I’ve been criticized, by many close to me, that I am too naïve, too trusting of people. Once, for example, when returning from Ireland, I had a stop-over in Montréal for a few hours. There I was approached by another Irishman, “Canada is a rotten country and I can’t wait to get the hell out of here back to Ireland. You can’t get ahead here. They don’t give you a break.”
At first I wondered why he had singled me out until I realized I was carrying a Dublin Airport duty-free bag with a bottle of whiskey in. All he needed was $350 to get them back to Ireland. I told him that my credit card was already checked in my luggage. “You can get it retrieved.” The ticket agent did retrieve my case and I withdrew the $350 from a bank machine. He carefully took my address and promised me that he would send me the money as soon as he got back to Ireland.
This story has regaled my friends and has branded me as naïve. Regrettably, it has made me less trusting and less open to those who ask me for help. Moreover, I fear that this growing distrust may be damaging to my health, as the following study suggests:
People with high levels of cynical distrust may be more likely to develop dementia, according to a study published in the May 28, 2014, online issue of Neurology®, the medical journal of the American Academy of Neurology.
Cynical distrust, which is defined as the belief that others are mainly motivated by selfish concerns, has been associated with other health problems, such as heart disease. This is the first study to look at the relationship between cynicism and dementia.
“These results add to the evidence that people’s view on life and personality may have an impact on their health,” said study author Anna-Maija Tolppanen, PhD, of the University of Eastern Finland in Kuopio. “Understanding how a personality trait like cynicism affects risk for dementia might provide us with important insights on how to reduce risks for dementia.”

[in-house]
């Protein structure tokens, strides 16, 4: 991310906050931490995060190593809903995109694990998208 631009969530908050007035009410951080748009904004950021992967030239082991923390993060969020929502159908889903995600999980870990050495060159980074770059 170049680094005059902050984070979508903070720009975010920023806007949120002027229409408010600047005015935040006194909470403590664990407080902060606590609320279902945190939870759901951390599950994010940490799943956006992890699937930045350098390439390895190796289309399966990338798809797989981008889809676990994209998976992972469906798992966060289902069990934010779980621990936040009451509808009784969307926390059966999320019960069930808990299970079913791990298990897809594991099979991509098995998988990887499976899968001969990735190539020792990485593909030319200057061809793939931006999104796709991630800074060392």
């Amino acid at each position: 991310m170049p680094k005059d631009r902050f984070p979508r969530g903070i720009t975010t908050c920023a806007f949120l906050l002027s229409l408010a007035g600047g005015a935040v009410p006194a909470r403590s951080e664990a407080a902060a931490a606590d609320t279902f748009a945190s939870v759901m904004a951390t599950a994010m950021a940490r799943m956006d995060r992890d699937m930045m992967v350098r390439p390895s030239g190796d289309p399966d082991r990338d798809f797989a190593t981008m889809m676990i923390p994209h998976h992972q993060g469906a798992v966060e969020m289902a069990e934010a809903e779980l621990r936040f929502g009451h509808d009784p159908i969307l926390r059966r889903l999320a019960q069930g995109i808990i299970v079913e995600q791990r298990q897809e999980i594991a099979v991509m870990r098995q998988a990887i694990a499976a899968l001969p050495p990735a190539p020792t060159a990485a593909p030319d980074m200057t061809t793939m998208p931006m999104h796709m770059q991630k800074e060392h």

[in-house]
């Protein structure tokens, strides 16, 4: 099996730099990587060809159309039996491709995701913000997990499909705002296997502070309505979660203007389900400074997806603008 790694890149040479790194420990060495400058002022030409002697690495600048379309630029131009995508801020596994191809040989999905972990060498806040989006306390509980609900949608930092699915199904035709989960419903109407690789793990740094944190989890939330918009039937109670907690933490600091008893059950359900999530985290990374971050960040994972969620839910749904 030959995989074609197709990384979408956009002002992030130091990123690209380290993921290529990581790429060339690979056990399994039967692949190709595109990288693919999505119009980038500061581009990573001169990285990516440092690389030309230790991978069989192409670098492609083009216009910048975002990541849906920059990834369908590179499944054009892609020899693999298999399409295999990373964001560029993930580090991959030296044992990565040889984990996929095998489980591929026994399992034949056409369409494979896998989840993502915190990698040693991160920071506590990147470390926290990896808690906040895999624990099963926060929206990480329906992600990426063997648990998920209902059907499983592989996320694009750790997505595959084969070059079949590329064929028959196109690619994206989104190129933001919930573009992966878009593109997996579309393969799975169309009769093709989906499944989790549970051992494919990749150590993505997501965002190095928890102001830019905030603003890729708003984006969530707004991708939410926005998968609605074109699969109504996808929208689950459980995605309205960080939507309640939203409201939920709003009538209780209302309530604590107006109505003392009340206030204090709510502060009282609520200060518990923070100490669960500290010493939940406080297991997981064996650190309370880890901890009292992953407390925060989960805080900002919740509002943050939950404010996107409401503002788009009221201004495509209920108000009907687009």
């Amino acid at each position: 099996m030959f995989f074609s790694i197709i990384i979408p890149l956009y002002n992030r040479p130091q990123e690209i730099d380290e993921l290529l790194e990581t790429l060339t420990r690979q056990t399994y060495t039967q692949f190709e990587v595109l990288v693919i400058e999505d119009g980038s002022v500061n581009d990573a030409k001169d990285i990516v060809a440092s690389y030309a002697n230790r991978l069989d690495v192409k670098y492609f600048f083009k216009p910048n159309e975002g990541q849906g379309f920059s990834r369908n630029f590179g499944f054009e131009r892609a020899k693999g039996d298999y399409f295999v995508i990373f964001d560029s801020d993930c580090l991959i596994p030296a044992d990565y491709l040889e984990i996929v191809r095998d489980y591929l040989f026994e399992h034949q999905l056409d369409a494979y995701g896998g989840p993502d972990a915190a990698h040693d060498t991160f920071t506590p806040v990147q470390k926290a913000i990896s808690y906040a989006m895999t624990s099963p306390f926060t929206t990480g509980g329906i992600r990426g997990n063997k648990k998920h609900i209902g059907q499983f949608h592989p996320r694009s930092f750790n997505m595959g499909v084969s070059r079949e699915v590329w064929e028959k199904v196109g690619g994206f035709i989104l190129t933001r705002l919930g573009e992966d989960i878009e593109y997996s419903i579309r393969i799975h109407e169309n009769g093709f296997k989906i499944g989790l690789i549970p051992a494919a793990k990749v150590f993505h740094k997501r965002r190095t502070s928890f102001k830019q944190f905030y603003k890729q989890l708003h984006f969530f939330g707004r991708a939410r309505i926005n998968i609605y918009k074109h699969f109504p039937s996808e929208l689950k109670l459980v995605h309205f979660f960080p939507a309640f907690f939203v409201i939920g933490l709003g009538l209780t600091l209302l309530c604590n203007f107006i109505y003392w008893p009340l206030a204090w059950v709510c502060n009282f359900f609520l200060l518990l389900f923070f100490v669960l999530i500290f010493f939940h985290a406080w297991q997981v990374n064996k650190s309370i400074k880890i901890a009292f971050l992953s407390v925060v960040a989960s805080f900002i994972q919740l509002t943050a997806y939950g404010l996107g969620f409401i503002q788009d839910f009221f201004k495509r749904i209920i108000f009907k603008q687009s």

For the study, 1,449 people with an average age of 71 were given tests for dementia and a questionnaire to measure their level of cynicism. The questionnaire has been shown to be reliable, and people’s scores tend to remain stable over periods of several years. People are asked how much they agree with statements such as “I think most people would lie to get ahead,” “It is safer to trust nobody” and “Most people will use somewhat unfair reasons to gain profit or an advantage rather than lose it.” Based on their scores, participants were grouped in low, moderate and high levels of cynical distrust.
A total of 622 people completed two tests for dementia, with the last one an average of eight years after the study started. During that time, 46 people were diagnosed with dementia. Once researchers adjusted for other factors that could affect dementia risk, such as high blood pressure, high cholesterol and smoking, people with high levels of cynical distrust were three times more likely to develop dementia than people with low levels of cynicism. Of the 164 people with high levels of cynicism, 14 people developed dementia, compared to nine of the 212 people with low levels of cynicism.
The study also looked at whether people with high levels of cynicism were more likely to die sooner than people with low levels of cynicism. There was no longer any link between cynicism and earlier death.
How trusting are you? Will you become more trusting?
Striving to be more trusting,
John Mary Meagher MD
- Elisa Neuvonen, Minna Rusanen, Alina Solomon, Tiia Ngandu, Tiina Laatikainen, Hilkka Soininen, Miia Kivipelto, and Anna-Maija Tolppanen.Late-life cynical distrust, risk of incident dementia, and mortality in a population-based cohort. Neurology, 2014 DOI:10.1212/WNL.0000000000000528
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